You are on page 1of 26

# CS143: Hash Index

## What is a Hash Table?

Hash Table
Hash function
h(k): key integer [0n] e.g., h(Susan) = 7

## Array for keys: T[0n] Given a key k, store it in T[h(k)]

0 h(Susan) = 4 h(James) = 3 h(Neil) = 1 1 2 3 4 5
2

## Why Hash Table?

Direct access Saved space
Do not reserve a space for every possible key

## Hashing for DBMS (Static Hashing)

Disk blocks (buckets)
0

1 (key, record)

## search key h(key)

2

. . .
4

Issues?
What hash function? Overflow? How to store records?

Record storage
1. Whole record
h(key)

. . .
record

. . .

h(key)
key 1

record

## Overflow and Chaining

Insert
h(a) = 1 h(b) = 2 h(c) = 1 h(d) = 0 h(e) = 1
0

Delete
h(b) = 2 h(c) = 1

## Do we keep keys sorted inside a block?

7

Questions
Q: Do we keep keys sorted inside a block?

## What Hash Function?

Example
Key = x1 x2 xn n byte character string Have b buckets h: (x1 + x2 + .. xn) mod b

Desired property
Uniformity: same # of keys for every bucket

Reference
The Art of Computer Programming Vol. 3 by Knuth
9

## Major Problem of Static Hashing

How to cope with growth?
Data tends to grow in size Overflow blocks unavoidable
hash buckets 10 20 30 33 40 50 60 70 80 90 overflow blocks 39 31 35 36 32 38 34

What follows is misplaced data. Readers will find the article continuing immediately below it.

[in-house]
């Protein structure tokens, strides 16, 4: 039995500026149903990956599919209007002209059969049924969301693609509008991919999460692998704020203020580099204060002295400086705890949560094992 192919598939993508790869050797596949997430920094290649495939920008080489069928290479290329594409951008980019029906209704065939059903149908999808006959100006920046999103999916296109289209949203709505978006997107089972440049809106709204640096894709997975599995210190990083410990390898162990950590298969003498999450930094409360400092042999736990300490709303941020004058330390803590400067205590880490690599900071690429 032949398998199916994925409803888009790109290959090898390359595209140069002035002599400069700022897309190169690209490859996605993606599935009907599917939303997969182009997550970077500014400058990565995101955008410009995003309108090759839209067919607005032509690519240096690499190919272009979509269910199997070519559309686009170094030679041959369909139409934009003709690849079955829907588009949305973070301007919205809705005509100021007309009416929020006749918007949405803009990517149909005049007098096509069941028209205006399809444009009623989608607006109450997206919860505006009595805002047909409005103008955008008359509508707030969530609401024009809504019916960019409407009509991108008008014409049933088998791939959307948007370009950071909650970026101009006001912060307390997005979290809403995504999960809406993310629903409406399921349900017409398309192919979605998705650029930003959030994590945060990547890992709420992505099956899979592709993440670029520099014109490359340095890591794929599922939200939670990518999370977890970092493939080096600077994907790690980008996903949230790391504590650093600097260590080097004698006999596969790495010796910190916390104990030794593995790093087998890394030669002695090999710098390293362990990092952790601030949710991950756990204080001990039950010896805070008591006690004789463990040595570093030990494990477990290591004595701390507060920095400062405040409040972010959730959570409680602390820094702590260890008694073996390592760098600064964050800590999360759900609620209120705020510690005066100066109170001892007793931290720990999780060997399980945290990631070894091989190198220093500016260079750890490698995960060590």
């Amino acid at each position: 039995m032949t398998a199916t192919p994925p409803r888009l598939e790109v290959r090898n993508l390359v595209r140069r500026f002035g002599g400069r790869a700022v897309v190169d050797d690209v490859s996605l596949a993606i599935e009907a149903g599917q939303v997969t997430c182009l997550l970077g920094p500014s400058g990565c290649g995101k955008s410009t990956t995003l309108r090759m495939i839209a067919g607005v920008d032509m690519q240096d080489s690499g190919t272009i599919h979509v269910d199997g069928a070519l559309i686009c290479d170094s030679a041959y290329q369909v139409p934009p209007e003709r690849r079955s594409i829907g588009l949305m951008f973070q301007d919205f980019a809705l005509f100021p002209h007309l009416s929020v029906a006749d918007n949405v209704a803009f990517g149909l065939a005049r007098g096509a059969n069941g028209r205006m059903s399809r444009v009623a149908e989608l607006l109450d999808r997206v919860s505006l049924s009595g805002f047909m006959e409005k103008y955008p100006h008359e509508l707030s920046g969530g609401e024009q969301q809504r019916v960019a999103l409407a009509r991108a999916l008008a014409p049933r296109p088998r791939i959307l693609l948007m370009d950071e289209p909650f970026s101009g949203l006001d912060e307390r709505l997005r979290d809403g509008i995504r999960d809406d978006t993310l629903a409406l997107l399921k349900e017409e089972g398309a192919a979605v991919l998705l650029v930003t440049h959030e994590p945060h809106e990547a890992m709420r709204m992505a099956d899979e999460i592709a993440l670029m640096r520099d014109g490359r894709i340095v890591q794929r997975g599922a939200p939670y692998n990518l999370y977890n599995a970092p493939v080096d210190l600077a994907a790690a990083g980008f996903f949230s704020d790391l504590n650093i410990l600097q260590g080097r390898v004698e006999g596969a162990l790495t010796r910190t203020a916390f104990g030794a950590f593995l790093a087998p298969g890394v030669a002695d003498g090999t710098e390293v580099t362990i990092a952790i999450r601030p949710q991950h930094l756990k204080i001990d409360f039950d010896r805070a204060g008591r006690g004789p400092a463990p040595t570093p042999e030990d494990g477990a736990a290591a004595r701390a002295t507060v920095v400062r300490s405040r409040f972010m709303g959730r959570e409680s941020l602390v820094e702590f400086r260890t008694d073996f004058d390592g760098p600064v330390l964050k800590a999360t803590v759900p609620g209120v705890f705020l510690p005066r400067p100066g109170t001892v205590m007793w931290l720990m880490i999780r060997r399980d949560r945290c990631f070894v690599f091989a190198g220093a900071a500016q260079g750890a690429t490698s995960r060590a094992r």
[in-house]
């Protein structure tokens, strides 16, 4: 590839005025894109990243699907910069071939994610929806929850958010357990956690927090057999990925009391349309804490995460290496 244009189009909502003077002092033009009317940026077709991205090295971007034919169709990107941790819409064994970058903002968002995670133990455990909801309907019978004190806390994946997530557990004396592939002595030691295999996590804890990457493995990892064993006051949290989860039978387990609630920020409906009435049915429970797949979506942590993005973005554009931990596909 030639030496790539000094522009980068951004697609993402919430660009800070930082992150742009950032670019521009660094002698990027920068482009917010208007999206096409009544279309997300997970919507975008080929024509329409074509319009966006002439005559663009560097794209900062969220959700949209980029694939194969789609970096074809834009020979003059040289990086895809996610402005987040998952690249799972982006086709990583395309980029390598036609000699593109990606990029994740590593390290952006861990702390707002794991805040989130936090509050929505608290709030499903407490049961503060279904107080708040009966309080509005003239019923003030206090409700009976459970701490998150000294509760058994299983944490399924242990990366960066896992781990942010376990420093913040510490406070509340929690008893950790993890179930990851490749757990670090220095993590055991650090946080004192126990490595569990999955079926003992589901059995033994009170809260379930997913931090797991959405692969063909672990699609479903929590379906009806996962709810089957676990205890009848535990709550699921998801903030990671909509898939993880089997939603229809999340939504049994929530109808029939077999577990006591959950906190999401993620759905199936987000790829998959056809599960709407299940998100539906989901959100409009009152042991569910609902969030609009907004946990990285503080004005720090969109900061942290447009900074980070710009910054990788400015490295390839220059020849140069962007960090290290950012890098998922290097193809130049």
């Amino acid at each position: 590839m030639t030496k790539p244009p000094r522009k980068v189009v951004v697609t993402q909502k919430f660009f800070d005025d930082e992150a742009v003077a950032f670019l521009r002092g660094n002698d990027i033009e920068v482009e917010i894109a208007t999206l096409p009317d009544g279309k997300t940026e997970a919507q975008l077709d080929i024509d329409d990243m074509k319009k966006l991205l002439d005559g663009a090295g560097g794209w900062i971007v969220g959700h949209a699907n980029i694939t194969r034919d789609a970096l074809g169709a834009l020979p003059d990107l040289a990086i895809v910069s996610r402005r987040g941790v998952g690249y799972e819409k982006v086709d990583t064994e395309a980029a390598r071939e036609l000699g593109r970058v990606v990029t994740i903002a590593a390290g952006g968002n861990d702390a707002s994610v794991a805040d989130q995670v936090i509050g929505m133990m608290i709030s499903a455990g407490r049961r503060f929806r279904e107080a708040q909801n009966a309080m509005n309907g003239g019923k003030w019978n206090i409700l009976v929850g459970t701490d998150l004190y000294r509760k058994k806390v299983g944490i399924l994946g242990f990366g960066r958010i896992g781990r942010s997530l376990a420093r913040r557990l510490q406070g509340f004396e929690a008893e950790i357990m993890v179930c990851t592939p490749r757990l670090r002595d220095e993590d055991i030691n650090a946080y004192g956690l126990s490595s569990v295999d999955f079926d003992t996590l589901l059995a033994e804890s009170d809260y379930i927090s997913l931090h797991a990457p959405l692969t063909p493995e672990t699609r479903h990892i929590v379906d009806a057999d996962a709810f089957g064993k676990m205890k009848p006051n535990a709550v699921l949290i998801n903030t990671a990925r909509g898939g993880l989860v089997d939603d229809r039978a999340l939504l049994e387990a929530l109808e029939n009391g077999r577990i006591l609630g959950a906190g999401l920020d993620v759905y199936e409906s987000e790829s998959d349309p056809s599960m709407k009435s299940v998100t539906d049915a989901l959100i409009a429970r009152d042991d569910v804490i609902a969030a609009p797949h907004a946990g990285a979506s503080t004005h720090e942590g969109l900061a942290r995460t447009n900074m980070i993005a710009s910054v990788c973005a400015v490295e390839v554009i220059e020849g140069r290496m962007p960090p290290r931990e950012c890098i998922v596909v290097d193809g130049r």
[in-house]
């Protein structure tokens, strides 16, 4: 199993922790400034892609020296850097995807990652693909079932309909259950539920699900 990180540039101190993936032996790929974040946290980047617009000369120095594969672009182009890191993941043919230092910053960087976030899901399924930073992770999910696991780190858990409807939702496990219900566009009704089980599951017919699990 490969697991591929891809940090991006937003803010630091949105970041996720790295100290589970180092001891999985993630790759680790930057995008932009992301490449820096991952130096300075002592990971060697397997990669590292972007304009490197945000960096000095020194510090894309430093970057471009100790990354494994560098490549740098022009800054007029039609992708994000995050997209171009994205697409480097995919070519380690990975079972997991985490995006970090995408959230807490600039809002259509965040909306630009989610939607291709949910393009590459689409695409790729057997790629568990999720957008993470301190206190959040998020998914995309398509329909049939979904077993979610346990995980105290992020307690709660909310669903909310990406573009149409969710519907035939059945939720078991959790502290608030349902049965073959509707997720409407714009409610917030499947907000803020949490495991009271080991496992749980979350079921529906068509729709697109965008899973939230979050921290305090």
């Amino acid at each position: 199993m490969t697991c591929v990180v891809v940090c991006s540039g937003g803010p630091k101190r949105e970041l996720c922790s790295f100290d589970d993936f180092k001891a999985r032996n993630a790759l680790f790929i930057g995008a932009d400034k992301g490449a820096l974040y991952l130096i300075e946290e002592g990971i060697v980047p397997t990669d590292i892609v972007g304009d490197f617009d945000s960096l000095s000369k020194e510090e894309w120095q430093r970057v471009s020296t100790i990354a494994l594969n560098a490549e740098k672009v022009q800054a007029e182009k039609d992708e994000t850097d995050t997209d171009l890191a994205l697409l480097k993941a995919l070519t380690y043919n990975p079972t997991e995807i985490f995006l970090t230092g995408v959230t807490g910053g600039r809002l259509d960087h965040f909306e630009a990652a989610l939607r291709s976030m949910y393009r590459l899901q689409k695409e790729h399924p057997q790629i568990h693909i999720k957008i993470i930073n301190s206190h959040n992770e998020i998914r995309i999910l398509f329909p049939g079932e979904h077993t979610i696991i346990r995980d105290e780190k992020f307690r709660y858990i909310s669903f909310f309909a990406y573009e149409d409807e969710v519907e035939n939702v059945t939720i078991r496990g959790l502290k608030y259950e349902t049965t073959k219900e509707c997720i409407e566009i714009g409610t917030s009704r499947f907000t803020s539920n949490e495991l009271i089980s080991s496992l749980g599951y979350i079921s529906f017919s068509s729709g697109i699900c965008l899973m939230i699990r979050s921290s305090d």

10

Idea 1
Periodic reorganization
10 20 30 33 40 50 60 70 80 90 40 50 60

10 20 30 33 40 50

## New hash function Complete reassignment of records Very expensive

11

Idea 2
Why dont we split a bucket when it overflows?
0

Insert: h(g) = 1
1

c e

b
12

## Extendible Hashing (two ideas)

(a) Use i of b bits output by hash function
b
h(K)

00110101
use i grows over time

13

## Extendible Hashing (two ideas)

(b) Use directory that maintains pointers to hash buckets (indirection)
directory hash bucket c e

h(c)

. . .

. . .

14

Example
h(k) is 4 bits; 2 keys/bucket Insert 0111, 1010
i= 1
0 1

1 0001

1 1001 1100

15

Example continued
i=2
00 01 10 11

## 1 0001 0111 2 1001 1010

Insert 0000

2 1100

16

Example continued
0000 2

i=2
00 01 10 11

0001 0111 2

1001 2 1010

Insert 1011

1100 2

17

## Questions on Extendible Hashing

Q: What will happen if we have a lot of duplicate search keys?

18

Duplicate keys
Insert 0001
i= 1
0 1

1 0001 0001

19

## Questions on Extendible Hashing

Can we provide minimum space guarantee?

20

Space Waste
0000 4 0000

i =4

0001 4

1
21

## Extendible Hashing: Deletion

Two options
a) No merging of buckets b) Merge buckets and shrink directory if possible

22

1 i=2
00 01 10 11

0001

2 1001 b

2 1100 c

23

## Bucket Merge Condition

Bucket merge condition
Bucket is are the same First (i-1) bits of the hash key are the same

## Directory shrink condition

All bucket is are smaller than the directory i

24

## Summary of Extendible Hashing

Can handle growing files
No periodic reorganizations

Indirection
Up to 2 disk accesses to access a key

## Directory doubles in size

Not too bad if the data is not too large

25

## Hashing vs. Tree

Can an extendible-hash index support? SELECT FROM R WHERE R.A > 5 Which one is better, B+tree or Extendible hashing? SELECT FROM R WHERE R.A = 5
26